By Melese Diribsa*

The principal task of public broadcasting includes radio, television and other electronic media outlets is public service. Public broadcasters receive funding from sundry sources including license fees, individual contributions, public financing and commercial financing. Historically, in many countries with the extraordinary exception of the US, public broadcasting was once the only form or the paramount form of broadcasting, notwithstanding the number of countries with only public broadcasting declined substantially since the latter part of the 20th century, whilst public broadcasting is principal yet especially in the developing countries.

Public broadcasting is imperative institution that as dole out different purposes in various societies. In its idyllic form, public broadcasting outfit for the diverse needs of audiences. Public broadcasting is instigated on the principle of access of information. In many burgeoning countries public broadcasting is perceived as indispensable for development and the striving for democracy. Thus, public media is the way to augment the citizen access to information, freedom of expression, the progress of public fizz in which the citizens will slot in freely in participatory communication to empower themselves.

In broadcasting the commencement and intrinsic is about the target audience, that of audience you are looking for to reach including the audience you already have and the audience you should have. In many countries broadcasting media are predominantly public media principally in multicultural, multilingual and diversified society to address the heterogeneous society by means of different languages. As many countries’ experience confirms us public state media utilize the giant languages (those have immense number of speaker) to address the diversified society in the territory and further than. Let us glimpse some countries’ experience as follows then after pass through my country Ethiopia’s practice in facet.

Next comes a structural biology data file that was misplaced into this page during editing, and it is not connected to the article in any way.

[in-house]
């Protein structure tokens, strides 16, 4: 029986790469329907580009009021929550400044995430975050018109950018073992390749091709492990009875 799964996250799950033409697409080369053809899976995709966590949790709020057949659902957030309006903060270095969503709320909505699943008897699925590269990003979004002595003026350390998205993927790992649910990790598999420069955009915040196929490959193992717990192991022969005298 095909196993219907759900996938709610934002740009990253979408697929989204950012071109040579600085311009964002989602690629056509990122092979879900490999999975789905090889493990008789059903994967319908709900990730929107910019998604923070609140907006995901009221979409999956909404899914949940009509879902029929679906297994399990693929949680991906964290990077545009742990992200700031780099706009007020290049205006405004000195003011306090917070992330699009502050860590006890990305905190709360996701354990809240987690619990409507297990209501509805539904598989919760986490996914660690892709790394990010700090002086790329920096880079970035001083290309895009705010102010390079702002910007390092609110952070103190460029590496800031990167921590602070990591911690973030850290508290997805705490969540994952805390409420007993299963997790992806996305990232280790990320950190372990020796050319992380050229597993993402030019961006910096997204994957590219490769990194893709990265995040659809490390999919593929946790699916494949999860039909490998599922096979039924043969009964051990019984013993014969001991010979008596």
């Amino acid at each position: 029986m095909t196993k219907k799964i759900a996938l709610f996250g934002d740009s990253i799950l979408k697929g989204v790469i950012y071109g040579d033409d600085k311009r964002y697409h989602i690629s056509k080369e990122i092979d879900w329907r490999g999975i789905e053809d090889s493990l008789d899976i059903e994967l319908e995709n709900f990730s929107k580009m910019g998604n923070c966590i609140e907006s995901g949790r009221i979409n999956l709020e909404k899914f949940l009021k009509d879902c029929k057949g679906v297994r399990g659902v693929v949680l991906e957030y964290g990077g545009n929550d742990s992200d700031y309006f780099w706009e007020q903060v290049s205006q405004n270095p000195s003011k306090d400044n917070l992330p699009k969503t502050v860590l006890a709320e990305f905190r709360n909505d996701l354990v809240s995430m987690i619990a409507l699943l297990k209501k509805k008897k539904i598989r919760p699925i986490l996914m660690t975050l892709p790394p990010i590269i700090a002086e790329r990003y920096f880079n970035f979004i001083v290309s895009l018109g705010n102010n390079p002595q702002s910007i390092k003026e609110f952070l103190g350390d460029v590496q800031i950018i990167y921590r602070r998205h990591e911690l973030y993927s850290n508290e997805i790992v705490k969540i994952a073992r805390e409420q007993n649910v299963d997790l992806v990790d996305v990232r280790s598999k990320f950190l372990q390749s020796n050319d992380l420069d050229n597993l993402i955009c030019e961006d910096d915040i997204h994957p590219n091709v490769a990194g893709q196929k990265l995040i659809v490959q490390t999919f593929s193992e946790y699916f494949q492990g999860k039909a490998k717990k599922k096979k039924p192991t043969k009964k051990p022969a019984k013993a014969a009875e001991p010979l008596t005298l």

South Africa is one of the interesting cases because it is pursuing a premeditated policy of using public broadcasting to develop and promote its official languages as well as to maximize the target audience. In South Africa there are 11 official languages. South African’s buoyant loom to the use of public broadcasting to prop up and utilize languages in the country is endorsed by two mechanisms: constitutional recognition of 11 official languages and the existence of policy skeleton that mandate the South African Broadcasting Corporation (SABC which is like state public media) in its charter to reflect all 11 official languages in its programming in an equitable manner. The exposure of 11 official languages in South Africa is based on the principle that they are spoken by a majority of South Africans. The South African Broadcasting Corporation (SABC) utilizes these languages to address the target audience in the country.

In Canada the Canadian Broadcasting Corporation (CBC) is the leading public broadcaster. The Broadcasting Act of 1991 consent the CBC to broadcast in English and French. However, the CBC runs a service that delivers native languages programmes to peoples in the far North. Apart from the CBC and other public broadcasters, the Aboriginal People’s Television (APTN) also provides services in Indigenous languages.

Let’s gape out of public broadcasting in to international broadcasting service British Broadcasting Corporation (BBC). BBC is the world’s largest international broadcaster, broadcasting news, speech, discussions in 28 languages to many parts of the world. The BBC was reported to have reached more than 188 million people a weak on average. Hence why both international and public broadcasting media are using different languages? Many scholars and media professionals avow that media make use of different main languages either international or inland could maximize audience and take advantage to reach in the society especially in multicultural society including those have different languages.